If your city or Shire is not here and you have a native flower as your floral emblem please notify us so we can update our records.
If the history of the chosen plant is known please forward that information as well.
Alice Springs – Gossypium sturtianum
Broken Hill – Swainsona formosa
Bundaberg March 18th 2014 – Xanthostemon chrysanthus
At a meeting of council the councilors adopted the people’s choice of Xanthostemon chrysanthus for its floral Emblem. Residents who participated had a choice of 3 flowers to select from after a committee of local residents reduced the original 50 nominations down to 3. The 3 finalists were the Golden Penda (Xanthostemon chrysanthus), Ivory curl (Buckinghamia celsissima) and the the Eureka Bottlebrush (Melaleuca salicina var. eureka) The Bundaberg Regional Council hopes the new floral emblem will help unite the region following the amalgamation of the previous four Councils.
Cairns – Xanthostemon chrysanthus
Coffs Harbour July 1st 1992 – Syzygium australe
The Coffs Harbour City Council decided to adopt the Woolgoolga berry, Syzygium australe as the city’s Floral Emblem.
Cook Town Council – Vappodes phalaenopsis
Cooloola Shire – Grevillea robusta
The Silky Oak is a fast growing tree, reaching a height of about 35 metres. Its bright orange-yellow blossoms make a beautiful show from September to November. The tree’s timber is suitable for cabinet making. The logo of the Shire is simple and beautiful with the CSC representing the mountains and sea with the leaves and golden flowers serving as a reminder of the golden past of gold rushes and the future of the environment and growth in its capsules and seeds. Well done Cooloola.
Cootamundra Shire council – Acacia baileyana
The shires colours are the gold and Green of the Cootamundra Wattle and are prominently displayed on the shires logo and coat of arms.
Somerset Council – The amalgamated councils of Esk and Kilcoy decided to adopt both the old council’s floral emblems. This was accepted by the new Council as a mediation and as both the old councils considered the floral emblems were only symbolic and did not serve any real purpose thus they are not incorporated in their coat of arms. The red and gold would make for very strong colours in advertising for the shire.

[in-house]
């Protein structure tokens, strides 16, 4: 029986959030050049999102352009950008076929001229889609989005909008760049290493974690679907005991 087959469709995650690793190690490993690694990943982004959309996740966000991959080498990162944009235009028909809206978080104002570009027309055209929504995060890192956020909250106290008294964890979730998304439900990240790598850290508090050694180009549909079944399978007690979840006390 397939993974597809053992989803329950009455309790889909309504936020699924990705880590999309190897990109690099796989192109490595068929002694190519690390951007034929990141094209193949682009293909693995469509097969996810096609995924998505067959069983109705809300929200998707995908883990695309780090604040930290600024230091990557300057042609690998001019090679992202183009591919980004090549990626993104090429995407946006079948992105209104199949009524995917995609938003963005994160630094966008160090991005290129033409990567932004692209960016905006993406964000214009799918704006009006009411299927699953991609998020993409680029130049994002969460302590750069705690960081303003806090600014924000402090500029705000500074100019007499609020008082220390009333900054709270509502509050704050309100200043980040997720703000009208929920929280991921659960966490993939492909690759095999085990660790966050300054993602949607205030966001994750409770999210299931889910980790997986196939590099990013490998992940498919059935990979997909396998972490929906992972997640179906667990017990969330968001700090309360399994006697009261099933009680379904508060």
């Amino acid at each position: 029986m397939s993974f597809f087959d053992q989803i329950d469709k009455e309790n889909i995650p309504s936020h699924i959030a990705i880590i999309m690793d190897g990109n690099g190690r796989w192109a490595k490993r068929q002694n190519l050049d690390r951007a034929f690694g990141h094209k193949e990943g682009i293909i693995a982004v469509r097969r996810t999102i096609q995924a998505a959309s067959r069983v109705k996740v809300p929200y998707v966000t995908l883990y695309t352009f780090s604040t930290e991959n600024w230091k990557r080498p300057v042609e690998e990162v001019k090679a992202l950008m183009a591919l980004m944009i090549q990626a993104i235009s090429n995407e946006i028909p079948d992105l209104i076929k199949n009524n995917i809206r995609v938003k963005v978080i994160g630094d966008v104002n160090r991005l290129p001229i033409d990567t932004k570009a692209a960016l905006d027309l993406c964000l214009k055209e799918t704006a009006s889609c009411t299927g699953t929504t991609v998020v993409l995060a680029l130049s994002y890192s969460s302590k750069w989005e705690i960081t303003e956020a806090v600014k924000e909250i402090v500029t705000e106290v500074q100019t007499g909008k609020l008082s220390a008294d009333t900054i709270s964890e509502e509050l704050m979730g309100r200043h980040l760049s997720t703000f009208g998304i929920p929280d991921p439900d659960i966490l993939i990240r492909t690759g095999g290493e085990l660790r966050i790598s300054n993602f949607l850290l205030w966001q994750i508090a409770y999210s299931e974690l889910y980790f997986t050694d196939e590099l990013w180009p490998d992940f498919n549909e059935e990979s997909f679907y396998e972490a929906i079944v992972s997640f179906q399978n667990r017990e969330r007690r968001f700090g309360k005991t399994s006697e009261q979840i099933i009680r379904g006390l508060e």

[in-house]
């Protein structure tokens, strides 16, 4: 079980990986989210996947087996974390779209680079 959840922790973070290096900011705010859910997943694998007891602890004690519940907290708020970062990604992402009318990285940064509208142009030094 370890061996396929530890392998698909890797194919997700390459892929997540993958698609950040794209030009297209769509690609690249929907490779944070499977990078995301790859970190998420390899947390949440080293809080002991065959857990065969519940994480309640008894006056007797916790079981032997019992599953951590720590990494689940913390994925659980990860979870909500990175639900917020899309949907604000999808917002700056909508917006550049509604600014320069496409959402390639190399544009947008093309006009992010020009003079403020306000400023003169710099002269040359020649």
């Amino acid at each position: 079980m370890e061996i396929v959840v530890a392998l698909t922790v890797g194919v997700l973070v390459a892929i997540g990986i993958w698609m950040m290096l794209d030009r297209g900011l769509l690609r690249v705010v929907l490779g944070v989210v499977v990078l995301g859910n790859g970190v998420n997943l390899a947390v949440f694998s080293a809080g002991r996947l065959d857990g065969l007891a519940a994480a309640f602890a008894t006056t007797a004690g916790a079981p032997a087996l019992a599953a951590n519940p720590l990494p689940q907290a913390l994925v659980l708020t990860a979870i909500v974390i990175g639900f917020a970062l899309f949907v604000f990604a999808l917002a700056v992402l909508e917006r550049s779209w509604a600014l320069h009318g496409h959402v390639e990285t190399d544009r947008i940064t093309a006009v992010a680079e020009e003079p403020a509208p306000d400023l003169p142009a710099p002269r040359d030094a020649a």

Melaleuca viminalis Hymenosporum flavum
Hervey Bay – Grevillea banksii
Gladstone Previous Councils floral Emblem until amalgamation & was still the popular choice in 2009 – Bauhinia syringifolia
It is still the favourite choice of the people of the district and will most likely become the new councils floral emblem.
Gold Coast – Banksia aemula
The floral emblem for the Gold Coast was adopted because of its association with the wallum heaths which the district was known for. The “Wallum Banksia” comes from the Aboriginal word used to describe the habitat where it grows.
Ipswich city Council – Corymbia curtisii / Eucalyptus curtisii
Cocos [Keeling] Islands – Cocos nucifera
The Coconut palm is held in such high esteem that in the Cocos Keeling Islands that it graces the upper left hand corner of the Territory’s flag surrounded by a yellow sun. The rest of the flag captures the Crux australis and the moon in gold against a deep green background.
Lord Howe Island – Hibiscus insularis
The symbol of conservation on the Island is further symbolised in the Territories selection of this once rare flower that is now enjoying a resurgence of popularity through out mainland Australia. The Lord Howe Islands also display another local plant, the local Kentia palm, Howea forsteriana on its flag. Well done Lord Howe Islands on incorporating the environment and local pride with 2 great choices.
Noosa City Council – Boronia keysii
Their rationale for the design and selection is its delicate and organic design is derived from repetitions of the existing logo. The resulting sphere appears to be three dimensional, emphasising the Biosphere’s protective nature.
Boronia keysii is a small shrub to 2 meters that flowers in spring. It is restricted to the Noosa River Plain, just north of Lake Cootharaba. Boronia is named after Francesco Barone an Italian botanical enthusiast who died at 25. Keysii is named after a School teacher James Keys who had previously collected the unrecorded specimen from the Lake Cootharaba area in 1909. Dr. Arthur Harrold, noted Noosa environmentalist and respected amateur botanist, recounts in his book Wildflowers of the Noosa-Cooloola area, about Boronia keysii (Key’s Boronia). After being lost for many years it was rediscovered in 1972 and has now been selected as the floral emblem for the Noosa Shire.